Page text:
To look at what role sleep plays in teen car crashes, a team led by Alexandra Martiniuk, an associate professor at the George Institute for Global Health in Sydney, collected data on more than 20,000 drivers aged 17 to 24.
The investigators found that those who said they slept six or fewer hours a night had a 21 percent higher risk of having a car accident than those who got more than six hours of sleep.
Moreover, those who got less sleep on the weekends had a 55 percent increased chance of having a single-car accident, where the car drifts or swerves off the road, they added.
Most accidents (86 percent) happened between 8 p.m. and 6 a.m., the researchers noted.
"Sleeping six hours a night is enough to put young drivers at significant risk of having a car crash. With work, study and social commitments, especially on weekends, it is easy to miss out on the extra hours of sleep we need," Martiniuk said in a statement.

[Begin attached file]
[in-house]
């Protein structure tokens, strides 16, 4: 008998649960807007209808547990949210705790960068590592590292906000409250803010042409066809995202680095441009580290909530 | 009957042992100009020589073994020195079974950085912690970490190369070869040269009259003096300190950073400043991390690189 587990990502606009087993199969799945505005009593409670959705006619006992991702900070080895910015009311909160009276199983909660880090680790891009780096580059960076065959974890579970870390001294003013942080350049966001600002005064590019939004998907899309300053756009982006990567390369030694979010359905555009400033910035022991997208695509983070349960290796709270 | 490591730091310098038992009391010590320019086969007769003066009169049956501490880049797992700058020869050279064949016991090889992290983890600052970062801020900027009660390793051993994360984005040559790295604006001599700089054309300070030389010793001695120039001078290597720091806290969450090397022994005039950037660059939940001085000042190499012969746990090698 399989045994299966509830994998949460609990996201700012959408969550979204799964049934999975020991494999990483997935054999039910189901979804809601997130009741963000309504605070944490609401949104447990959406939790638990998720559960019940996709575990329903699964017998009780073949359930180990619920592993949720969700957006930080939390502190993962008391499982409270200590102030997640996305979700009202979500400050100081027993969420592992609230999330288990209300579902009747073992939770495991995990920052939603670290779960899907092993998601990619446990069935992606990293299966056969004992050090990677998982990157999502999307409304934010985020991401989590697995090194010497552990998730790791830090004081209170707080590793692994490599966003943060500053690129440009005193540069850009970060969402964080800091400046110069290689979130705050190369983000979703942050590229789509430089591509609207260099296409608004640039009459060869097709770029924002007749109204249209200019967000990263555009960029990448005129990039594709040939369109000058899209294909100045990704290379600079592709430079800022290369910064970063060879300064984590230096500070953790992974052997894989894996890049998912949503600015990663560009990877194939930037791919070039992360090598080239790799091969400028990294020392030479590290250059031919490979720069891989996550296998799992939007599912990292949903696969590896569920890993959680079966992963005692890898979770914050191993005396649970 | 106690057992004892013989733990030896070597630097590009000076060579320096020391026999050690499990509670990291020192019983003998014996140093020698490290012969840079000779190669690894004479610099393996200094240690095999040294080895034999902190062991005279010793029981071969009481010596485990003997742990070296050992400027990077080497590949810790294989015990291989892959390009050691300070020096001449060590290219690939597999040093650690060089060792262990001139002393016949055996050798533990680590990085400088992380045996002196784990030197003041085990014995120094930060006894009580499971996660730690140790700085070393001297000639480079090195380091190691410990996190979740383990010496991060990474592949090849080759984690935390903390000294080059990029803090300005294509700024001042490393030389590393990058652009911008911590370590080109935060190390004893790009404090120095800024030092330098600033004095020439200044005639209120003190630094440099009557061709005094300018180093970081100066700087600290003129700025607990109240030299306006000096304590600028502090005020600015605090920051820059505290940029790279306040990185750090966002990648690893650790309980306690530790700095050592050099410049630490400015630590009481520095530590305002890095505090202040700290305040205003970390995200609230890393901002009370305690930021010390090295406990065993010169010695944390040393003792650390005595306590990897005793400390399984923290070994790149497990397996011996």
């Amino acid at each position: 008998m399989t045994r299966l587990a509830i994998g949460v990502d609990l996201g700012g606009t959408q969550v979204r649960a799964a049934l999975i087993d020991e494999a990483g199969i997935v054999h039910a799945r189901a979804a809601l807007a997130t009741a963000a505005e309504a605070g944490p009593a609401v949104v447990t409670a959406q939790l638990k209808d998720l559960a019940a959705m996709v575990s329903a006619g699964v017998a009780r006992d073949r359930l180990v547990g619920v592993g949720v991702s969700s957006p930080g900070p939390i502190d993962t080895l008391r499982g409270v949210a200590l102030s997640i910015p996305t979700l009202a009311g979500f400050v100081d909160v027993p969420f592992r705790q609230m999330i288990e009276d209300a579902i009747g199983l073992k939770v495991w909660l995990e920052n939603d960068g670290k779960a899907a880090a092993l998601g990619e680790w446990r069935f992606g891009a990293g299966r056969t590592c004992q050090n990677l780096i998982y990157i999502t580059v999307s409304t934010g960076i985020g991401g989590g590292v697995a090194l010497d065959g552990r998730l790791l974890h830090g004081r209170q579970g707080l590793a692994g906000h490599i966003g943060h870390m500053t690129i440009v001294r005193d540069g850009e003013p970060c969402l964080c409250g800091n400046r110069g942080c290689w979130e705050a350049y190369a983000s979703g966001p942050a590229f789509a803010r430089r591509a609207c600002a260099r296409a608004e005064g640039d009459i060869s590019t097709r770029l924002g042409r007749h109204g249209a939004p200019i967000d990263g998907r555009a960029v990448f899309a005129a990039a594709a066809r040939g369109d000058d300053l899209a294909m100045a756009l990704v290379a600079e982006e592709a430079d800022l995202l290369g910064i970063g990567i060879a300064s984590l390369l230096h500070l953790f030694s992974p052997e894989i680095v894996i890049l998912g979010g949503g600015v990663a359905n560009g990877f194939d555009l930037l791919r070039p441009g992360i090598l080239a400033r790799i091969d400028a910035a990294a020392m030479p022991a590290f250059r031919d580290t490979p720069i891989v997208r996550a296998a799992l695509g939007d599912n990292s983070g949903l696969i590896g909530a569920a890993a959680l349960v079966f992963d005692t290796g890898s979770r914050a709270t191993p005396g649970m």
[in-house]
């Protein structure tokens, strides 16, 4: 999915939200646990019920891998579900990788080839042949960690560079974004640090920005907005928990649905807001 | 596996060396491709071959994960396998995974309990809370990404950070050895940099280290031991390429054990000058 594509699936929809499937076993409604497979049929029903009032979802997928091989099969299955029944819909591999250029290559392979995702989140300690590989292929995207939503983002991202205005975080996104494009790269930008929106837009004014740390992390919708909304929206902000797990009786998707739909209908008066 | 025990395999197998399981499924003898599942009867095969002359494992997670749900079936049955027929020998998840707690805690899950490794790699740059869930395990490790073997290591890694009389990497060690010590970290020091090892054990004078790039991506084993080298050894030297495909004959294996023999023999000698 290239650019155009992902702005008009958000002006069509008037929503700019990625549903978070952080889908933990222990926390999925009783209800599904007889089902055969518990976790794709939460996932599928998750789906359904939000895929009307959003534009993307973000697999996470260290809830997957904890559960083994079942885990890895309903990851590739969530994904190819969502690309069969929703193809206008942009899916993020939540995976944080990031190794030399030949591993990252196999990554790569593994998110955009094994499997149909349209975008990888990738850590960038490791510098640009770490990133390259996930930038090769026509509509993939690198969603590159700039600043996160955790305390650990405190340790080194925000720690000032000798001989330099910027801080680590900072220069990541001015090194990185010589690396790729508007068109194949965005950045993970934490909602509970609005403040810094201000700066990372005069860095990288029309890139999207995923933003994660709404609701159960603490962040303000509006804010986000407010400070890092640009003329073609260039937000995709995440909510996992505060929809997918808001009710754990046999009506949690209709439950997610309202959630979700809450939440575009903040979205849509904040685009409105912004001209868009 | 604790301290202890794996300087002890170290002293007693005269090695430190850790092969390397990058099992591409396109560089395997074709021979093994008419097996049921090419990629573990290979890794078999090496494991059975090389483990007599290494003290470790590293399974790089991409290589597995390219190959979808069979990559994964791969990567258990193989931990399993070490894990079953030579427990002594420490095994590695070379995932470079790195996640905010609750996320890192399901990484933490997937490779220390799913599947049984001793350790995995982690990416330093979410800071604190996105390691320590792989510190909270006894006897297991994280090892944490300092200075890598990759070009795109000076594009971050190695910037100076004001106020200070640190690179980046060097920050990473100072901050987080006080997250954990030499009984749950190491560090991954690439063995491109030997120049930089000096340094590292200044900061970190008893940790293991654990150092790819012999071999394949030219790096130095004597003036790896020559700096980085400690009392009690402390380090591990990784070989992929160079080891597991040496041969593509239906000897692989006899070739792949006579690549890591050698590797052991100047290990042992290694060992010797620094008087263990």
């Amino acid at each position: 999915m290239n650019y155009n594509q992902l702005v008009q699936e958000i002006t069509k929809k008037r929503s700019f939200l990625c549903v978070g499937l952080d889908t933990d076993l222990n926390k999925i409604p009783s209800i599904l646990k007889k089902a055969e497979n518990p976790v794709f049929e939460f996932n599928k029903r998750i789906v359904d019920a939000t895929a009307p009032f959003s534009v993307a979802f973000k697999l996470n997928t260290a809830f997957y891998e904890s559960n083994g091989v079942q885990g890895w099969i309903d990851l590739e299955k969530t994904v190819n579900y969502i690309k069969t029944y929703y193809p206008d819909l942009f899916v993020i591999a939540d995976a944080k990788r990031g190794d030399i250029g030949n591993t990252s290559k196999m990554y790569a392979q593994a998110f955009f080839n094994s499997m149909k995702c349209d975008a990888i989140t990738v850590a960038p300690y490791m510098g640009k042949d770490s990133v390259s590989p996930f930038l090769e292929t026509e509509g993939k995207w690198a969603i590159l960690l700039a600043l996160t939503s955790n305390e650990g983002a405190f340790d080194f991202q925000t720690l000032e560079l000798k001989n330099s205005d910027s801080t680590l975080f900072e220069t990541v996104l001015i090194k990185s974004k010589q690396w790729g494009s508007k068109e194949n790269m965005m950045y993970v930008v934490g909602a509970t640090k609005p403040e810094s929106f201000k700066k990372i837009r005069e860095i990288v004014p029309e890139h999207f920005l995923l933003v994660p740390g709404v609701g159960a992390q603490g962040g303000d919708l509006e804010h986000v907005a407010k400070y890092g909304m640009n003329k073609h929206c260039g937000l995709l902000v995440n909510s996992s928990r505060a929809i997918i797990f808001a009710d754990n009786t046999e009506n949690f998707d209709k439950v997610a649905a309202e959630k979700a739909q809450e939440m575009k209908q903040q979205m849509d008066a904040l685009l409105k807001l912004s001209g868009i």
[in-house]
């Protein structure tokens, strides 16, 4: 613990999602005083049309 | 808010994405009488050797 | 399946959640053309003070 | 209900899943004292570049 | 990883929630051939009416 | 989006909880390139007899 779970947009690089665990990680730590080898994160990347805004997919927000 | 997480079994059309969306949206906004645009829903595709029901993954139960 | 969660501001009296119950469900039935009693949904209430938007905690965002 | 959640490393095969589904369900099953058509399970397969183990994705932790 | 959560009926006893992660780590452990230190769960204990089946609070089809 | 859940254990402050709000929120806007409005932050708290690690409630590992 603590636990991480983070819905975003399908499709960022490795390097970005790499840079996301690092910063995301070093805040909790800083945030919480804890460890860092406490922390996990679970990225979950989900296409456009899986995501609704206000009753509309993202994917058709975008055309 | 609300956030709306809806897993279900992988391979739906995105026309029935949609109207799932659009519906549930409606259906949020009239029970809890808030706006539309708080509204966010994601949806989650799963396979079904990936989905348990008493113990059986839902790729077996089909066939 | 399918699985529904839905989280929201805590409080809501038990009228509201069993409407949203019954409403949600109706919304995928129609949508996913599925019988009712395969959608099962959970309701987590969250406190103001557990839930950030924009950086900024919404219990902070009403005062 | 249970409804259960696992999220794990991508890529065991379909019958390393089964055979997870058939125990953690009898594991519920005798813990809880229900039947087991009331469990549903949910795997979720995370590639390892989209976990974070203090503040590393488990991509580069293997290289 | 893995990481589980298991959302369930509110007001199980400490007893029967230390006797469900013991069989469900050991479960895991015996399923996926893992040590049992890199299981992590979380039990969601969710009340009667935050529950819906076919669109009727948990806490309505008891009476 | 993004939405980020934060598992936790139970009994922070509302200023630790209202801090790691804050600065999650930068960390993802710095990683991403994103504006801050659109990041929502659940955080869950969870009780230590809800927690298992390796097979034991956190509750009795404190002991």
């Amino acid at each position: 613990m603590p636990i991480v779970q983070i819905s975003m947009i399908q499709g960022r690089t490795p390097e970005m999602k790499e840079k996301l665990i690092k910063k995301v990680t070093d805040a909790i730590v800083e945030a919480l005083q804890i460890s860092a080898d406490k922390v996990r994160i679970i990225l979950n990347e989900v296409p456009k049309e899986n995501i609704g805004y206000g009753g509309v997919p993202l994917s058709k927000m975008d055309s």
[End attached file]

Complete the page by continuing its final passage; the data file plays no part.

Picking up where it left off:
More than 3,000 people die every day in car crashes around the world -- that's more than 1.3 million car-related deaths a year, with between 20 million and 50 million people injured or disabled, the researchers noted.
In the United States alone, it is estimated that 20 percent of all car crashes are the result of drowsy driving, which adds up to 1 million crashes, 50,000 injuries and 8,000 deaths a year, the study found.
For more on teen driving, visit the Children's Hospital of Philadelphia.
SOURCES: Flaura Winston, M.D., PhD, co-scientific director and founder, Center for Injury Research and Prevention, Children's Hospital of Philadelphia; May 20, 2013, JAMA Pediatrics, online
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